Displaying publications 1 - 20 of 347 in total

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  1. Kandiah M, Ooi Guat San
    Malays J Reprod Health, 1984 Dec;2(2):96-104.
    PMID: 12280344
    Matched MeSH terms: Parents
  2. Arshat H, Kader HA, Ali J, Noor Laily Abu Bakar
    Malays J Reprod Health, 1984 Dec;2(2):83-95.
    PMID: 12280343
    Matched MeSH terms: Parents
  3. Yang WY, Burrows T, MacDonald-Wicks L, Williams LT, Collins CE, Chee WS
    J Hum Nutr Diet, 2016 08;29(4):441-8.
    PMID: 26879748 DOI: 10.1111/jhn.12356
    BACKGROUND: Childhood obesity is becoming more common as Malaysia experiences rapid nutrition transition. Current evidence related to parental influences on child dietary intake and body weight status is limited. The present study aimed to report, among Malay families, the prevalence of energy mis-reporting and dietary relationships within family dyads.

    METHODS: The cross-sectional Family Diet Study (n = 236) was conducted at five primary schools in central of Peninsular Malaysia. Each family consisted of a Malay child, aged 8-12 years, and their main caregiver(s). Information on socio-demographics, dietary intake and anthropometry were collected. Correlations and regression analyses were used to assess dietary relationships within family dyads.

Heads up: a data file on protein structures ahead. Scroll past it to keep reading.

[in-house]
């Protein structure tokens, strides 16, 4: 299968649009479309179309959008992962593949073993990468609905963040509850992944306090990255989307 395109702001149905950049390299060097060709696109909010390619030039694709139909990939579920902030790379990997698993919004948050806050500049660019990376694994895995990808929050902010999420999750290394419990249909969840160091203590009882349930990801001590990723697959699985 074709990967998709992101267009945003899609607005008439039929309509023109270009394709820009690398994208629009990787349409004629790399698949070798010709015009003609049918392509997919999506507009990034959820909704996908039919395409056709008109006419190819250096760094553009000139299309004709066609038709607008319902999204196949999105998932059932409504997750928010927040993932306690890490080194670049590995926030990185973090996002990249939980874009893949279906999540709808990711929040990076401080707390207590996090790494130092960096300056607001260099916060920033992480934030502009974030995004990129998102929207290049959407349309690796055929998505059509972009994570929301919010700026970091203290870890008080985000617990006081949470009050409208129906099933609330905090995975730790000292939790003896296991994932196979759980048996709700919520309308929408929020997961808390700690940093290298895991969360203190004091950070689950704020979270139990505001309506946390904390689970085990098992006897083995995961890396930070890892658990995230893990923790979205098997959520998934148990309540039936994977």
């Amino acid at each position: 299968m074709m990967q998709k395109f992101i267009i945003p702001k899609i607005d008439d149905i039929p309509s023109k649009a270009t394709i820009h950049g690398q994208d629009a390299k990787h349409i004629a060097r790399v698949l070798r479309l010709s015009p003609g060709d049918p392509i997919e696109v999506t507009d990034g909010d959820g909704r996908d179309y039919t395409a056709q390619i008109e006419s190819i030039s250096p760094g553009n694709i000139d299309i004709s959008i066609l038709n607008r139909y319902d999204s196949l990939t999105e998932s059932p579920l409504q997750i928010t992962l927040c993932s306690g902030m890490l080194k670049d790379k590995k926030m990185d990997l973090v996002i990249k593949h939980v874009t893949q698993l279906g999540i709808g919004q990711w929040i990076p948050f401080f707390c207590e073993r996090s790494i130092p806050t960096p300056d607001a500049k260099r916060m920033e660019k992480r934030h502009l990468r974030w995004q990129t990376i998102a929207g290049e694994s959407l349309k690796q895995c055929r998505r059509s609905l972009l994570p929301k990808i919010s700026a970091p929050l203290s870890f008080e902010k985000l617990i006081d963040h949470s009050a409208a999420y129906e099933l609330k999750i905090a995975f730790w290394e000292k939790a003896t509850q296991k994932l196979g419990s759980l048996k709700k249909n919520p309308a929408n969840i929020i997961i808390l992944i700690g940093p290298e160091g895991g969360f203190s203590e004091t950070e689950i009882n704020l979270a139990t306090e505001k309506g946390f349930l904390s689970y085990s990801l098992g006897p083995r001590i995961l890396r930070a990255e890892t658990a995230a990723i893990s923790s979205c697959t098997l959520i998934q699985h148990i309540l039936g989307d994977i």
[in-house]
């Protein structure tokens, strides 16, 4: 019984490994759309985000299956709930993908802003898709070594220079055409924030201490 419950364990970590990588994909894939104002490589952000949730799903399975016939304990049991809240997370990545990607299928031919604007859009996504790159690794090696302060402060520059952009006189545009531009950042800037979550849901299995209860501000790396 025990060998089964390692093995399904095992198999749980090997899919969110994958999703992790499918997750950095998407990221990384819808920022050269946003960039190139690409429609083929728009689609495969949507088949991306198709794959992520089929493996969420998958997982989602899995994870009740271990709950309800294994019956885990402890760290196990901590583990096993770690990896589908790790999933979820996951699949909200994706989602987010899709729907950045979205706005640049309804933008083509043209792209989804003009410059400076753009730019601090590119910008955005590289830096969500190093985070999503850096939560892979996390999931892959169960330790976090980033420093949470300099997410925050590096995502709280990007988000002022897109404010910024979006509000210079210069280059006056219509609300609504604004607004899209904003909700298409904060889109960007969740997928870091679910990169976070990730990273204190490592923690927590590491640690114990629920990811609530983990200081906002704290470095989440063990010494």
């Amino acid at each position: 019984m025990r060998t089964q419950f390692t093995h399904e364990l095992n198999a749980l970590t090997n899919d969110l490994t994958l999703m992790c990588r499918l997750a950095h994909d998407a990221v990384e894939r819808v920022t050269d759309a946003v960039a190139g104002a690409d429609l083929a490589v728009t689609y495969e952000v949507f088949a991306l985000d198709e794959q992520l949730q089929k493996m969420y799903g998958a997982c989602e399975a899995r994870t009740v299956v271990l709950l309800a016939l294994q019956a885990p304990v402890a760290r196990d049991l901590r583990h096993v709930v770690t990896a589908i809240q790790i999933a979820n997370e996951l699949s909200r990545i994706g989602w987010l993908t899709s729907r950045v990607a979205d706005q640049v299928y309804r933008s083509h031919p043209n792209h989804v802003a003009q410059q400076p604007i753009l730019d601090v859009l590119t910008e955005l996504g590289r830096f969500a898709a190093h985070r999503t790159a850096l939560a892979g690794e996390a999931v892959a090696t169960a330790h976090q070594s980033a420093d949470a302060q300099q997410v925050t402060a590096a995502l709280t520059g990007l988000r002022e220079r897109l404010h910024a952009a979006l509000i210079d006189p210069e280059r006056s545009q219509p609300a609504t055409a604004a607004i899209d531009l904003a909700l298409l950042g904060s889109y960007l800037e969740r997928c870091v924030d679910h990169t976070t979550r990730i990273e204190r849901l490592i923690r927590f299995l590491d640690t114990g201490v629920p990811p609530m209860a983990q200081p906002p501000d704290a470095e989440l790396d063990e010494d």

RESULTS: Approximately 29.6% of the children and 75.0% parents were categorised as being overweight or obese. Intakes of nutrients and food groups were below the national recommended targets for majority of children and adults. A large proportion of energy intake mis-reporters were identified: mothers (55.5%), fathers (40.2%) and children (40.2%). Children's body mass index (BMI) was positively associated with parental BMI (fathers, r = 0.37; mothers, r = 0.34; P < 0.01). For dietary intakes, moderate-to-strong (0.35-0.72) and weak-to-moderate (0.16-0.35) correlations were found between mother-father and child-parent dyads, respectively. Multiple regression revealed that maternal percentage energy from fat (β = 0.09, P < 0.01) explained 81% of the variation in children's fat intake.